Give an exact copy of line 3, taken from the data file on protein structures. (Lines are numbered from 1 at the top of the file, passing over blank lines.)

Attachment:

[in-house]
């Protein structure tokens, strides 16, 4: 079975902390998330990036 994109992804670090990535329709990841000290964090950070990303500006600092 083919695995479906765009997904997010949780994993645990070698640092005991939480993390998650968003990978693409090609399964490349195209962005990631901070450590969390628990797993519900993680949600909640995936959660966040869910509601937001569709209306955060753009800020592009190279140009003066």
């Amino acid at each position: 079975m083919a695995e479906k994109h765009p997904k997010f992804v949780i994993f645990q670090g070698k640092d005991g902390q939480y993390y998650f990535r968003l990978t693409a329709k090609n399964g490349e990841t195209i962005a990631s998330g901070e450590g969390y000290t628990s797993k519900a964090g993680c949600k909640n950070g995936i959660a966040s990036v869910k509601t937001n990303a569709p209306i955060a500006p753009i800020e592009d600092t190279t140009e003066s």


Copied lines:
């Amino acid at each position: 079975m083919a695995e479906k994109h765009p997904k997010f992804v949780i994993f645990q670090g070698k640092d005991g902390q939480y993390y998650f990535r968003l990978t693409a329709k090609n399964g490349e990841t195209i962005a990631s998330g901070e450590g969390y000290t628990s797993k519900a964090g993680c949600k909640n950070g995936i959660a966040s990036v869910k509601t937001n990303a569709p209306i955060a500006p753009i800020e592009d600092t190279t140009e003066s």